There was a bit of a brouhaha over an article that Larry Summers, former President of Harvard University and former Secretary of Treasury, wrote last year about the future educational needs in the United States for the New York Times. He said among other things the following:
“English’s emergence as the global language, along with the rapid progress in machine translation and the fragmentation of languages spoken around the world, make it less clear that the substantial investment necessary to speak a foreign tongue is universally worthwhile. While there is no gainsaying the insights that come from mastering a language, it will over time become less essential in doing business in Asia, treating patients in Africa or helping resolve conflicts in the Middle East.”
In response, Michael E. Geisler, vice president for language schools, schools abroad, and graduate programs at Middlebury College, wrote this interesting article in which he opposes this seemingly narrow-minded view.
How should translators view this issue? Let us look at some indisputable facts.
First of all, “English’s emergence as the global language” can be hardly denied. But it should be noted that the language that most global (non-native) speakers of English speak is not really English. It is a distant relative of English, also called Globish, which is defined by Wikipedia as “a subset of the English language …. which uses a subset of standard English grammar, and a list of 1500 English words”.
My good friend Jerry who lives in Czech Republic has his own name for this language: He calls it “Bad English – the most useful language in the world”. Most people who speak Globish don’t know what “gainsaying” means. On the other hand, unlike Larry Summers, former president of Harward and one of the masterminds whose incredible brilliance helped to plunge the whole world into the greatest economic crisis since 1929, most far-flung speakers of Bad English somehow managed to learn several thousand words in a foreign language.
Second of all, most readers of this blog are translators, correct? Do we as translators really want American educational institutions to teach Americans foreign languages, and teach them well, at least as well as foreign language teachers seem to be able to teach languages such as English in many foreign countries?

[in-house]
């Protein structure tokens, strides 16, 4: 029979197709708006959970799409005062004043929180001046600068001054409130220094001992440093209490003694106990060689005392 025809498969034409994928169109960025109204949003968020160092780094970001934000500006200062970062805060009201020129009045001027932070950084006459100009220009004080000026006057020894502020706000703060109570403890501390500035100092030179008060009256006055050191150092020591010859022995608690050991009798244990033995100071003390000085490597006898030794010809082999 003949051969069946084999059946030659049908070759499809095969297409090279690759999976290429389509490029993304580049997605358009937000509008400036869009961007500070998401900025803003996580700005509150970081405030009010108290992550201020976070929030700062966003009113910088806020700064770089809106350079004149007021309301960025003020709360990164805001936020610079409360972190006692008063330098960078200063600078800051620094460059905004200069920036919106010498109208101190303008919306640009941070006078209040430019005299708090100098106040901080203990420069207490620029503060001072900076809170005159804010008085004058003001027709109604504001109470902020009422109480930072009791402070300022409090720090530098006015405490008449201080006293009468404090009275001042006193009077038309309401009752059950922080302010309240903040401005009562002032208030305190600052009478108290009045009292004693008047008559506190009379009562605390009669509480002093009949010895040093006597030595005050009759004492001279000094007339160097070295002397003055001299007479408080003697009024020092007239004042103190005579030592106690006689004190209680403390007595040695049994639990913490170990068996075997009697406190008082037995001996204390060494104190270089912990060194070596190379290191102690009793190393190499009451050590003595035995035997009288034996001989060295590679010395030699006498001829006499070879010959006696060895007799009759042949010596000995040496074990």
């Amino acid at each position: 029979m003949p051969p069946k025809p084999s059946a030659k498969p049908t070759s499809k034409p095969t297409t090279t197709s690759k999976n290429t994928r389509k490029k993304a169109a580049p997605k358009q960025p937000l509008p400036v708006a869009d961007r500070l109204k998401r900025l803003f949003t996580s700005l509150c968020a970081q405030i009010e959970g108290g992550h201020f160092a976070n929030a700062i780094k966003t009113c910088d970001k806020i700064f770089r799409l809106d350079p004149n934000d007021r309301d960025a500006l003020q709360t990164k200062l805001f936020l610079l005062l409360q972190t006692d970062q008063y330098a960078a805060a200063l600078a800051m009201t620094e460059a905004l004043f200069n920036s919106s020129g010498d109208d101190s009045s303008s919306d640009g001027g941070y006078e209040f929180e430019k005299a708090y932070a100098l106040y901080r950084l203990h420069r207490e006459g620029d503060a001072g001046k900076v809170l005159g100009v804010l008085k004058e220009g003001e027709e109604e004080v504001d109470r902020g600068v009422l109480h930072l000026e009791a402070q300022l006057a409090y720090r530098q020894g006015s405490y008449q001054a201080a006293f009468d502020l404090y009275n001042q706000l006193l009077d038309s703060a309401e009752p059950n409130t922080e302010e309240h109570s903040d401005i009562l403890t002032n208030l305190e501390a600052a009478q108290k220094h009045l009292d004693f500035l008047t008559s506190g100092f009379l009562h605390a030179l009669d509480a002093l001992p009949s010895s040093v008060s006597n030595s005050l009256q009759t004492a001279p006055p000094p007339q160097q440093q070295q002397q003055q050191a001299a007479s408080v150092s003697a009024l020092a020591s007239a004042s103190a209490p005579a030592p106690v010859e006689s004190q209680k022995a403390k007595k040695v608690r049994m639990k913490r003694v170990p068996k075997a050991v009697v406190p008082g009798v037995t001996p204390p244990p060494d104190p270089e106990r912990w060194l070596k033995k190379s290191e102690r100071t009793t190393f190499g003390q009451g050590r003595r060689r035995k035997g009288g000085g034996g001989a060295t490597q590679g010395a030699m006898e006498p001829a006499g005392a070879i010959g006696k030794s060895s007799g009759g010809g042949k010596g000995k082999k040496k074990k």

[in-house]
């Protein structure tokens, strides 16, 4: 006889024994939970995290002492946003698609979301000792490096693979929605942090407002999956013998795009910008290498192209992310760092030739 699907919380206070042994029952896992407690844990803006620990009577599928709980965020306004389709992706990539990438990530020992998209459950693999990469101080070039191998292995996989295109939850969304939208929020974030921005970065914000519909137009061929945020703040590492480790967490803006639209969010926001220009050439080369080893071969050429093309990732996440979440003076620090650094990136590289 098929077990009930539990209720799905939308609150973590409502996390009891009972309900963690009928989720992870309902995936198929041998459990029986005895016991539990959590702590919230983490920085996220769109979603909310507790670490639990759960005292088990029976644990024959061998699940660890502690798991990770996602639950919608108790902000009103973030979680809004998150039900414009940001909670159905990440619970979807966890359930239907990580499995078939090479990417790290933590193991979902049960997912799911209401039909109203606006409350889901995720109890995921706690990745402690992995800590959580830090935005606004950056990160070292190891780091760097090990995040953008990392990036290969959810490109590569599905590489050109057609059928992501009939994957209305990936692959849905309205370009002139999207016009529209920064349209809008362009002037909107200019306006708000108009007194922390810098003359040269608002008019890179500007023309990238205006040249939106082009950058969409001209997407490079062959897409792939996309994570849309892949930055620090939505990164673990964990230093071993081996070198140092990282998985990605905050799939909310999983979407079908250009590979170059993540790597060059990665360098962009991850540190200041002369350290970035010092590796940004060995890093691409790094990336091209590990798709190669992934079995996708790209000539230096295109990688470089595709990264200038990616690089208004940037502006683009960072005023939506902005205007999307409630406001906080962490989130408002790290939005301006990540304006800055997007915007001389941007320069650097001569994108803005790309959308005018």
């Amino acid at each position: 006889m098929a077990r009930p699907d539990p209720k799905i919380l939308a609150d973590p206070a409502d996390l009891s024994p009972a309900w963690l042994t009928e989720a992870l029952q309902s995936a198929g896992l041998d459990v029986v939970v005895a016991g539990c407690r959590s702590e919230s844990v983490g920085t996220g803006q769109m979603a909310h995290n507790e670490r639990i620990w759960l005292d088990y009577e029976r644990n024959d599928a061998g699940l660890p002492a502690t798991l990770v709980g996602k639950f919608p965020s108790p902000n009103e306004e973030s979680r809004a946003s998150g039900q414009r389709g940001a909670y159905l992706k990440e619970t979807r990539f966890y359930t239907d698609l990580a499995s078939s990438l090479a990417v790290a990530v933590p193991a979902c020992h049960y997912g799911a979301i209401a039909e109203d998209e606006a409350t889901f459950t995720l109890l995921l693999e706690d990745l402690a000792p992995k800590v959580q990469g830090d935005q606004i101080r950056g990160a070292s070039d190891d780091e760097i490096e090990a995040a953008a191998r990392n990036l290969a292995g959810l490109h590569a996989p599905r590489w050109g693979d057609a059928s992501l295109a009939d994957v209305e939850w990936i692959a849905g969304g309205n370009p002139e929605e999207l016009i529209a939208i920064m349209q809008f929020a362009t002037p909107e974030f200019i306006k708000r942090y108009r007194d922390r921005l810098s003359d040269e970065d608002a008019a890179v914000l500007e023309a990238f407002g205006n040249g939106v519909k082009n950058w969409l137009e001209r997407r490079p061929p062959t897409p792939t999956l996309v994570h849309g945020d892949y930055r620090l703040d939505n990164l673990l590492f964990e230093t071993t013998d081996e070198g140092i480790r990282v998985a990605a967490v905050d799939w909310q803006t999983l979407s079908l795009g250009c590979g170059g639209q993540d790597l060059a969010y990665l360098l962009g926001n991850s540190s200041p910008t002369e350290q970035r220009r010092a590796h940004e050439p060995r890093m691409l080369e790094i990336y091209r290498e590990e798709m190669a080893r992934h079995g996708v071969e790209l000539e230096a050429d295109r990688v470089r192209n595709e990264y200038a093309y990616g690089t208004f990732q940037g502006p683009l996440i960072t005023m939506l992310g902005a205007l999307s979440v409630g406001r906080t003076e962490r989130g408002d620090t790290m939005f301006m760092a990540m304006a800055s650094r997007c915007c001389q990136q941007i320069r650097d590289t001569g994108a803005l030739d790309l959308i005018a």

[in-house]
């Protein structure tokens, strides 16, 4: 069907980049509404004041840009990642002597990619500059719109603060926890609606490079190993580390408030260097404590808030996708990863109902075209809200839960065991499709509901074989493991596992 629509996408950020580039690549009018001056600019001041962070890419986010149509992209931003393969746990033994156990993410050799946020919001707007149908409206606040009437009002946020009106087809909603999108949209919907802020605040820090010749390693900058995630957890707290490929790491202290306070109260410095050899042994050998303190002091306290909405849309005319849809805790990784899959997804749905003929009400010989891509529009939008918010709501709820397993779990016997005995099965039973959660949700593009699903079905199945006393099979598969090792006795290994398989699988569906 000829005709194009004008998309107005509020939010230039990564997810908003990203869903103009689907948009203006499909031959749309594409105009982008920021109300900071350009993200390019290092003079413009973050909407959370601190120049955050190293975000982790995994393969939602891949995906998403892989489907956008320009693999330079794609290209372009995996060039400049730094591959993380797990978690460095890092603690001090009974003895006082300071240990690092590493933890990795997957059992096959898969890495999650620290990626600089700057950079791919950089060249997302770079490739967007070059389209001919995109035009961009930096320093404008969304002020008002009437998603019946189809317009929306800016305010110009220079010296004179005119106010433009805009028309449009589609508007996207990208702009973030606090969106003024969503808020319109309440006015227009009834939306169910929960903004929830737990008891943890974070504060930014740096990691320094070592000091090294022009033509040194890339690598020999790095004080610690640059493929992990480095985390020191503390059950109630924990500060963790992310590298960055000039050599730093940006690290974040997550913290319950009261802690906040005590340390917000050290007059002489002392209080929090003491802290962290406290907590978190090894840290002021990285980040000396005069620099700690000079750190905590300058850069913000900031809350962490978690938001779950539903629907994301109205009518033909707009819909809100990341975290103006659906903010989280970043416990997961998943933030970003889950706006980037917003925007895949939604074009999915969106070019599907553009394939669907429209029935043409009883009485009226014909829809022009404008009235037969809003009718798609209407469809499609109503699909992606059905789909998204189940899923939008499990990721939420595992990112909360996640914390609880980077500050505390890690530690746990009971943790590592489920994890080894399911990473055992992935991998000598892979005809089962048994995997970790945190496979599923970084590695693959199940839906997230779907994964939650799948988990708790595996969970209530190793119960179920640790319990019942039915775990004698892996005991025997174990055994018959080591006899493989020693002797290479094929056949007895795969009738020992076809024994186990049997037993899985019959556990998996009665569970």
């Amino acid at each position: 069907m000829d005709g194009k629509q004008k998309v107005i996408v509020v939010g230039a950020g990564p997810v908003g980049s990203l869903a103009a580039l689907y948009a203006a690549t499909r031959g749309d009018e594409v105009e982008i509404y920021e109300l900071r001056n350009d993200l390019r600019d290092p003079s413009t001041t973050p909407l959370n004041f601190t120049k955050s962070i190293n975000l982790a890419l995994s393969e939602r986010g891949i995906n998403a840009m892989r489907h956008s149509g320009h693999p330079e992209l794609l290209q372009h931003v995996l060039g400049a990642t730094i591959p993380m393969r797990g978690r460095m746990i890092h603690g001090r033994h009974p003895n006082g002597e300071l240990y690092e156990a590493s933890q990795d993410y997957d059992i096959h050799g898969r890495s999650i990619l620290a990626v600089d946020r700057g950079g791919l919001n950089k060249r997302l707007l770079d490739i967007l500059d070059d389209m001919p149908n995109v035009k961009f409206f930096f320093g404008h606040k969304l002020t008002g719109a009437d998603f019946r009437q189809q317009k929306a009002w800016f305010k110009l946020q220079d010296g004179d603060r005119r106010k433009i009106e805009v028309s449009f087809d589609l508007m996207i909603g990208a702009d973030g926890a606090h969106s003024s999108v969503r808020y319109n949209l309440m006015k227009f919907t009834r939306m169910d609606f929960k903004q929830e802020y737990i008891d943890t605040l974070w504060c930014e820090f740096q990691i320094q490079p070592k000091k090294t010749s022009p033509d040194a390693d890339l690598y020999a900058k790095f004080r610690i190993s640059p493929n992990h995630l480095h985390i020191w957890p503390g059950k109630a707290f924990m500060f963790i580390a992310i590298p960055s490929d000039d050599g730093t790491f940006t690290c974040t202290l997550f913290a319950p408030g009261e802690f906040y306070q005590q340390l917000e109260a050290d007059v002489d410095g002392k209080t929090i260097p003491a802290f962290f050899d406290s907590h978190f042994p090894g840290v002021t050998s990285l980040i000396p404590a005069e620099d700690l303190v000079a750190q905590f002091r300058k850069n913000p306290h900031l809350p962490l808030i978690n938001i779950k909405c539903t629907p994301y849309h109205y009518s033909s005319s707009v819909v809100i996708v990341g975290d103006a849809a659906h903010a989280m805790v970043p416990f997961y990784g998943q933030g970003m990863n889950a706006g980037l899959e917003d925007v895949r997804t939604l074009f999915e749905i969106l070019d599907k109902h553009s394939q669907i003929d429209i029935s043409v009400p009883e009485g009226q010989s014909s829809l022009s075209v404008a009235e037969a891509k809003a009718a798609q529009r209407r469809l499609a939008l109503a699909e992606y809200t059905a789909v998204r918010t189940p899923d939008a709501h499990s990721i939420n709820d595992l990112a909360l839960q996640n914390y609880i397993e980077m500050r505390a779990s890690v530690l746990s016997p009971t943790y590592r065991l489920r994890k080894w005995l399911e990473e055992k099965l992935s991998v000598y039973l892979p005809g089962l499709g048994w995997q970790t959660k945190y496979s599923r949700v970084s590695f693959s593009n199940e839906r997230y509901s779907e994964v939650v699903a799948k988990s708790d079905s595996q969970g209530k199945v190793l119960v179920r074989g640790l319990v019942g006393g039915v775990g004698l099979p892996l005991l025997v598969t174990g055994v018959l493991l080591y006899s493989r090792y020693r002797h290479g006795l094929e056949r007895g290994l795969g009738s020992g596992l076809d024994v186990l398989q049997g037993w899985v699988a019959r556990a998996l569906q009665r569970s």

I think that it behooves those of us who have managed to learn a foreign language or two, or three or four or more, whether we are native speakers of English or not, to cheer when people like Larry Summers proudly proclaim that Americans should remain as ignorant about foreign languages as he is.
For example, most of my customers are patent lawyers, who are clearly highly educated and very intelligent. Do I want them to also speak Japanese, German and French, the three languages from which I most frequently translate patents for them to English?
Of course not! If they knew these languages, would they still need my excellent translation services? Even if they knew just a little bit of Japanese, they would probably try to criticize my translations. Do car shop owners want their customers to understand how their car really works so that they could carefully evaluate the repair bill they received from the car shop? What do you think?
Monolingual clients may still sometime try to criticize your translations, but not nearly as much as those who are able to read the original text. This is why I prefer clients who were able to learn only one language, just like this former president of Harvard and former Secretary of Treasury.
The notion of “the rapid progress in machine translation”, mentioned in Larry Summer’s article, is also something that has been very beneficial to this patent translator, which is why I applaud people who help spreading the idea that thanks to machine translation, there soon will not be much need for human translation.
I wrote a number of posts on this blog in which I explain how one can use machine translation functions which are now available on various websites of patent offices, such as the Japan Patent Office Website, European Patent Office Website, or the World Intellectual Property Office website.
I hope my clients find these mini-guides to machine translation functions useful. The more they try to use machine translation to find the information that they are looking for, the more they will be needing patent translators like me.
Because as translators know, machine translations are great and they work really well, but only until they suddenly stop making any sense, at which point you will need a human to help you figure out what that text in Japanese or German really means.
That is why I am really grateful to people like Larry Summers who are advocates of and believers in the capabilities of machine translation, probably because they never tried it themselves.
It is really nice of him that this former former Secretary of Treasury, who was paid 135 thousand dollars for one visit to Goldman Sachs according to his disclosure form (not bad for a few minutes work), is sending customers not only to companies like Goldman Sachs, where these customers, also known as “muppets”, have been fleeced for decades now, but also sends monolingual Americans to translators like us when he tells them that there is no need to learn foreign languages.
Unlike traders on Wall Street, we translators don’t speak disparagingly about our customers behind their backs and we don’t give them ugly nicknames, as long as we get paid a good rate and on time, of course.
Moreover, we are much cheaper and we provide a service that is really useful.
“English’s emergence”? Where do people learn to talk like that? He sounds like a space alien or some such silicon-based life form. And fragmentation of languages? Which ones? Have you noticed any fragmentation of languages lately?
No wonder the world is abandoning what used to be called English and so many people prefer Globish over this kind of English.